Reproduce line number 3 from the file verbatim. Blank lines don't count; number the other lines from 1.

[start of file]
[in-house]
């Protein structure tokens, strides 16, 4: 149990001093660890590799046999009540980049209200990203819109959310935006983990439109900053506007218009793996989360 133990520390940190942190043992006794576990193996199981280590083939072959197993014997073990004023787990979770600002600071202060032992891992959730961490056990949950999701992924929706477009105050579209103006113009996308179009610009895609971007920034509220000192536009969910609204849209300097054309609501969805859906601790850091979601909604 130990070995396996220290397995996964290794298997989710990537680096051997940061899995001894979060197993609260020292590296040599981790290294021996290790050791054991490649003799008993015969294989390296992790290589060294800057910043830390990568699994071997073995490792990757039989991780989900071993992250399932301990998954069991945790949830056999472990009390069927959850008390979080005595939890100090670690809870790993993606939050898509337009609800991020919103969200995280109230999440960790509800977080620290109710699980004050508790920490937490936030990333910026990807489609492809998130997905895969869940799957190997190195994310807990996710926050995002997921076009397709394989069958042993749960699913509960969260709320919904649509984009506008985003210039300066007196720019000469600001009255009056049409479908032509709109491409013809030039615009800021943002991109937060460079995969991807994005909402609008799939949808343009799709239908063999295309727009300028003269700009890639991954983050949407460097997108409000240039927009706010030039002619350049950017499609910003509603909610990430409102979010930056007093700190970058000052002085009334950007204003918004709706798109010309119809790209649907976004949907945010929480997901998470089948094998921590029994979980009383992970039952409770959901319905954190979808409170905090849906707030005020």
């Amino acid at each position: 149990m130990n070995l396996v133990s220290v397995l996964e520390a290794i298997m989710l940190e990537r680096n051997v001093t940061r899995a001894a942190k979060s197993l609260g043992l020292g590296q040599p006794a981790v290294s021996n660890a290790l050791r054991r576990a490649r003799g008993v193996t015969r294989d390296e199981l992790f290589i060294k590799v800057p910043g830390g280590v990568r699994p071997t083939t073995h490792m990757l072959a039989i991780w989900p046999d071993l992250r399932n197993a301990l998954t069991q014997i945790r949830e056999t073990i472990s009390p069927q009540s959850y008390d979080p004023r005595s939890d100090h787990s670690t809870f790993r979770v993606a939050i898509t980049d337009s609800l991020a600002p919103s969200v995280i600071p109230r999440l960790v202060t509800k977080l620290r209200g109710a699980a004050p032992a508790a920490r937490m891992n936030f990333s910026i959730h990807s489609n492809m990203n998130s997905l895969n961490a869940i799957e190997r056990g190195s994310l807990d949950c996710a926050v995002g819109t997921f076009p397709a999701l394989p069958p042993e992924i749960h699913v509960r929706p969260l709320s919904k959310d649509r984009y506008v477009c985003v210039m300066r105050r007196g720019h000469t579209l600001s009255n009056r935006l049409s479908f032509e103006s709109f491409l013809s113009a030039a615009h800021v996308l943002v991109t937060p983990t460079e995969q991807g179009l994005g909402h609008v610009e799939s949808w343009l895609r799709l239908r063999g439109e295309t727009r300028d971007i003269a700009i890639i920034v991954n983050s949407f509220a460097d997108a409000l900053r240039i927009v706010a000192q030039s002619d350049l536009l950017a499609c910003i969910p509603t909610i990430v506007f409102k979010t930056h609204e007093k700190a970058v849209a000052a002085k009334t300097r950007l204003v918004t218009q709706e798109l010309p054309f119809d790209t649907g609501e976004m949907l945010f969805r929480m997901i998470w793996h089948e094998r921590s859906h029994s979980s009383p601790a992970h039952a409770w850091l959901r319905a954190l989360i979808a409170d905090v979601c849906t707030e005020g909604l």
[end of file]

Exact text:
């Amino acid at each position: 149990m130990n070995l396996v133990s220290v397995l996964e520390a290794i298997m989710l940190e990537r680096n051997v001093t940061r899995a001894a942190k979060s197993l609260g043992l020292g590296q040599p006794a981790v290294s021996n660890a290790l050791r054991r576990a490649r003799g008993v193996t015969r294989d390296e199981l992790f290589i060294k590799v800057p910043g830390g280590v990568r699994p071997t083939t073995h490792m990757l072959a039989i991780w989900p046999d071993l992250r399932n197993a301990l998954t069991q014997i945790r949830e056999t073990i472990s009390p069927q009540s959850y008390d979080p004023r005595s939890d100090h787990s670690t809870f790993r979770v993606a939050i898509t980049d337009s609800l991020a600002p919103s969200v995280i600071p109230r999440l960790v202060t509800k977080l620290r209200g109710a699980a004050p032992a508790a920490r937490m891992n936030f990333s910026i959730h990807s489609n492809m990203n998130s997905l895969n961490a869940i799957e190997r056990g190195s994310l807990d949950c996710a926050v995002g819109t997921f076009p397709a999701l394989p069958p042993e992924i749960h699913v509960r929706p969260l709320s919904k959310d649509r984009y506008v477009c985003v210039m300066r105050r007196g720019h000469t579209l600001s009255n009056r935006l049409s479908f032509e103006s709109f491409l013809s113009a030039a615009h800021v996308l943002v991109t937060p983990t460079e995969q991807g179009l994005g909402h609008v610009e799939s949808w343009l895609r799709l239908r063999g439109e295309t727009r300028d971007i003269a700009i890639i920034v991954n983050s949407f509220a460097d997108a409000l900053r240039i927009v706010a000192q030039s002619d350049l536009l950017a499609c910003i969910p509603t909610i990430v506007f409102k979010t930056h609204e007093k700190a970058v849209a000052a002085k009334t300097r950007l204003v918004t218009q709706e798109l010309p054309f119809d790209t649907g609501e976004m949907l945010f969805r929480m997901i998470w793996h089948e094998r921590s859906h029994s979980s009383p601790a992970h039952a409770w850091l959901r319905a954190l989360i979808a409170d905090v979601c849906t707030e005020g909604l």